We are currently in the midst of an international crisis and digital pandemic of ransomware, a form of cyberextortion. Ransomware blocks access to your data by encrypting it (locking it) and then demands that you pay a ransom (usually in cryptocurrency such as Bitcoin) to obtain a decryption key to regain access. Sometimes ransomware can come with trojans that steal your passwords as well.
For example, the corporation Colonial Pipeline was affected by ransomware on May 7, 2021. As the financial and business news outlet, Bloomberg, reports, “The hack that took down the largest fuel pipeline in the U.S. and led to shortages across the East Coast was the result of a single compromised password, according to a cybersecurity consultant who responded to the attack.” It was the largest publicly known cyber-attack on critical infrastructure in the history of the U.S. As written on ScienceDirect, a database of peer-reviewed literature, “…the Colonial Pipeline incident had a relatively small contribution to the May 2021 spike in fuel prices, which led to their highest levels in 7 years.”
Alex Heid, Fellow of Threat Intelligence at SecurityScorecard, talks about how infection can escalate from the personal to the corporate, “Ransomware is one of the most prevalent attacks targeting companies at the moment, whereas the average user is likely to be infected with a keylogger. Attackers are also known to leverage the access gained from infected personal devices to pivot into corporate networks as well.” When asked if corporate networks can infect personal devices, Heid says, “Yes it’s possible, but the reverse is more likely.”
James Ball, Principal Cyber Security Engineer at T-Mobile, talks about the infamous WannaCry attack, “One notable ransomware event was the WannaCry attack in 2017, which affected hundreds of thousands of computers in over 150 countries and caused an estimated $4 billion in damages. Ransomware can potentially cripple a company to the point of bankruptcy if the ransom is not paid. And even if the ransom is paid, if the flaws are not fixed, they will be a target again.”
Emily Mitchell, a Cybersecurity Researcher at Synack Red Team, talks about ransomware as a service and its consequences, “Ransomware is a growing cybersecurity threat and attacks have only increased in recent years, with attackers hiring illicit “ransomware as a service” vendors to target businesses, government institutions, and individuals. Ransomware can lead to significant data loss, financial loss, disruption of operations, and potential exposure of sensitive information.”
How can you protect yourself against ransomware and all other malware for that matter? Here are some tips. First, don’t open suspicious email attachments unless you scan them first using an antivirus or a website like virustotal.com which uses more than 50 antivirus engines to determine if a file is safe. Microsoft announced on February 28, 2023, that, “VBA macros are a common way for malicious actors to gain access to deploy malware and ransomware. Therefore, to help improve security in Office, we’re changing the default behavior of Office applications to block macros in files from the internet.” This means that a series of pre-recorded commands attached to Office documents will no longer automatically execute and potentially infect your computer.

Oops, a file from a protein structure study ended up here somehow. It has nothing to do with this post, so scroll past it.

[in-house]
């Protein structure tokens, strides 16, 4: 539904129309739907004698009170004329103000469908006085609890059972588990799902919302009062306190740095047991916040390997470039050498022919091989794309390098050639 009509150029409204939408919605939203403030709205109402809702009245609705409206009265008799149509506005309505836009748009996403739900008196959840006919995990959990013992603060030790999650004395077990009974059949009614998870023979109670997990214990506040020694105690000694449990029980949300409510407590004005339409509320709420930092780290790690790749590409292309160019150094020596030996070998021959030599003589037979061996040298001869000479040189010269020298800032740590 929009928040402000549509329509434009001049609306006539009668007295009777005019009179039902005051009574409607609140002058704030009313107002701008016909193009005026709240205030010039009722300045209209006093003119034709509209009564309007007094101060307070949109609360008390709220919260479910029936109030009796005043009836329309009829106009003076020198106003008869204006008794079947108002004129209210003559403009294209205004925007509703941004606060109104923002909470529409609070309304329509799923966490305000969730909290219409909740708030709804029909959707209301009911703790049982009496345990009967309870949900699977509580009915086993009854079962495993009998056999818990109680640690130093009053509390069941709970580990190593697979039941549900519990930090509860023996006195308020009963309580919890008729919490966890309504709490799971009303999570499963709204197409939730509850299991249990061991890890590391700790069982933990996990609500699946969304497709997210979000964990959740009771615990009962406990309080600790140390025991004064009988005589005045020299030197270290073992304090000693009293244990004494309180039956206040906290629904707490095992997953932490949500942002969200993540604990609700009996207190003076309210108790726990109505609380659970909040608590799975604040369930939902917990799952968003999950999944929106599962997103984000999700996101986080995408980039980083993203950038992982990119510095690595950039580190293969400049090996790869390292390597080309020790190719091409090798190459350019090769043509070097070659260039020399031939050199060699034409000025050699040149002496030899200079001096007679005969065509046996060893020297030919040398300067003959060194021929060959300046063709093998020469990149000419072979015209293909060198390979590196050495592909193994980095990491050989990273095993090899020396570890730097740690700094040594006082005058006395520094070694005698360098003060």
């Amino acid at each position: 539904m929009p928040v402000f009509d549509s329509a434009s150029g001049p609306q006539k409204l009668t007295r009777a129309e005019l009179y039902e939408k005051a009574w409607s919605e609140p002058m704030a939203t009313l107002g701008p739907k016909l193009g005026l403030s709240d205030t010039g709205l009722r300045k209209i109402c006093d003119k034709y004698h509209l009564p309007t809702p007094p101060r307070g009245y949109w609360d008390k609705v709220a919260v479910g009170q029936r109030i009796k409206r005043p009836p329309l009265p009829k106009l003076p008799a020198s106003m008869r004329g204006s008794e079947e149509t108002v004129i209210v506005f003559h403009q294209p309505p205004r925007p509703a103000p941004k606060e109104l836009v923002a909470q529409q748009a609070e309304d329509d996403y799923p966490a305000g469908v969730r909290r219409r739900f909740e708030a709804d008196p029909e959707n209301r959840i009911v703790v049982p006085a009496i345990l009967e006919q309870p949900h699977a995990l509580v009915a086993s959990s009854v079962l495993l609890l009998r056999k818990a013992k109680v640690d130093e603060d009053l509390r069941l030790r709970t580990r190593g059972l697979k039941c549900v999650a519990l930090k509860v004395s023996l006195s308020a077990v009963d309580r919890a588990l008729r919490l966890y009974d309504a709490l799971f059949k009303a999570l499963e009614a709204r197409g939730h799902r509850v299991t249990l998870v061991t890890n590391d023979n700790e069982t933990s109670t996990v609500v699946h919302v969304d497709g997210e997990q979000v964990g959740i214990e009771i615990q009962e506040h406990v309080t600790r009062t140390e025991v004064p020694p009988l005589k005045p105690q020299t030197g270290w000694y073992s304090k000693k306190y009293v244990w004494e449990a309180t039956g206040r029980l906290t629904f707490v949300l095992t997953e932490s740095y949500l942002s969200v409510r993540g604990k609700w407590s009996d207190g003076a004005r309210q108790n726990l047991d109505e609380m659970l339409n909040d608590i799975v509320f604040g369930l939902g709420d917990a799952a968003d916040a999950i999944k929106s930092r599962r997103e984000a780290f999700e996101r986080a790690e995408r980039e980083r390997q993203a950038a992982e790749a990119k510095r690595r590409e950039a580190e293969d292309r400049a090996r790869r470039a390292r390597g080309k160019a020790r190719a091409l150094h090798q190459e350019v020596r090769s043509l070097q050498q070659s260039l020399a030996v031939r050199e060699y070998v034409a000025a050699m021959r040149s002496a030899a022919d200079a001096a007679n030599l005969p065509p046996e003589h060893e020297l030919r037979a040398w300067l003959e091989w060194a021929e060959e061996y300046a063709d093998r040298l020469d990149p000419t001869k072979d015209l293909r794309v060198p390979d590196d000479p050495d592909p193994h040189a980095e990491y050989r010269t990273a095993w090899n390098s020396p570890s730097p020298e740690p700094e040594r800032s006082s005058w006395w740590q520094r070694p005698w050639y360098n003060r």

Secondly, it’s wise to be mindful of file extensions. If you’re downloading a picture on Windows and instead of it being a .png or .jpg it says .exe or something else suspicious, then you shouldn’t open it because it’s not the kind of file you are looking for and is probably a virus. You can enable showing file extensions in Windows in the Explorer menu.
Thirdly, if you want to block ads and malware domains on your personal computer automatically, experts recommend using the browser extensions AdBlock or uBlock Origin on
Chrome or Firefox. Not only will they block ads and malware domains, but they make your browsing experience faster because you won’t be loading all that extra ad content. Keep in mind that sometimes you will have to temporarily disable these blockers to access certain content, but you will rarely have to do so.
Fourthly, you should use a unique password for your email and not save it in your browser so that if your passwords from other sites are ever compromised by a virus that accesses your saved passwords from your computer or a data breach, they won’t have access to your email. A hacker with access to your email can access your entire online presence including bank accounts and social media because they can reset all your passwords (assuming there is no Two Factor Authentication, which I suggest you set up if you can). To know if you’ve been part of a breach, please visit monitor.firefox.com. This won’t exactly prevent ransomware, but ensures that if you get infected, which is unlikely if you have an antivirus, there is less chance of your passwords, data, and money being stolen.
Experts also recommend keeping backups of your critical and personal data. External hard drives or USB flash drives ensure that in a worst-case scenario, you still have a copy of your data. You can attempt to decrypt your files using these Ransomware Decryption Tools such as nomoreransom.org.